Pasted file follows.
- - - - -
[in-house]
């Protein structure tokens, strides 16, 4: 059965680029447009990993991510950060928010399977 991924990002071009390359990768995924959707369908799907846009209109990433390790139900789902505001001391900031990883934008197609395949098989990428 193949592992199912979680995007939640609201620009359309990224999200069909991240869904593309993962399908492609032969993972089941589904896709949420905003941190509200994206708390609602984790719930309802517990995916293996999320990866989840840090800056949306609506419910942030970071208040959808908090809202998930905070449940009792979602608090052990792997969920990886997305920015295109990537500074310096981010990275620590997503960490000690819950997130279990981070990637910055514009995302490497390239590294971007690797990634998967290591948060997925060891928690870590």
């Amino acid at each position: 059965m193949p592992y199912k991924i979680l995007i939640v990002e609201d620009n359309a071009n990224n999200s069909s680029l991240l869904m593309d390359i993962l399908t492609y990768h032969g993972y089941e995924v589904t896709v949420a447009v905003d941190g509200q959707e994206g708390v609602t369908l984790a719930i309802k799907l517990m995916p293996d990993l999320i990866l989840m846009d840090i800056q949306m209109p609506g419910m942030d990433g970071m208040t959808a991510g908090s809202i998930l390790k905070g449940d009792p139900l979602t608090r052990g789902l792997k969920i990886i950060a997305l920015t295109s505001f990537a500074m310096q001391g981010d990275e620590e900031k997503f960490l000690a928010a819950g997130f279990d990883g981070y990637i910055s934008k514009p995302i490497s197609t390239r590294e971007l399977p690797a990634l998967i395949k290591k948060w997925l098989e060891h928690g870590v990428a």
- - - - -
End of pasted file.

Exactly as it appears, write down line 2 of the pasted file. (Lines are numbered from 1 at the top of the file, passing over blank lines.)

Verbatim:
């Protein structure tokens, strides 16, 4: 059965680029447009990993991510950060928010399977 991924990002071009390359990768995924959707369908799907846009209109990433390790139900789902505001001391900031990883934008197609395949098989990428 193949592992199912979680995007939640609201620009359309990224999200069909991240869904593309993962399908492609032969993972089941589904896709949420905003941190509200994206708390609602984790719930309802517990995916293996999320990866989840840090800056949306609506419910942030970071208040959808908090809202998930905070449940009792979602608090052990792997969920990886997305920015295109990537500074310096981010990275620590997503960490000690819950997130279990981070990637910055514009995302490497390239590294971007690797990634998967290591948060997925060891928690870590």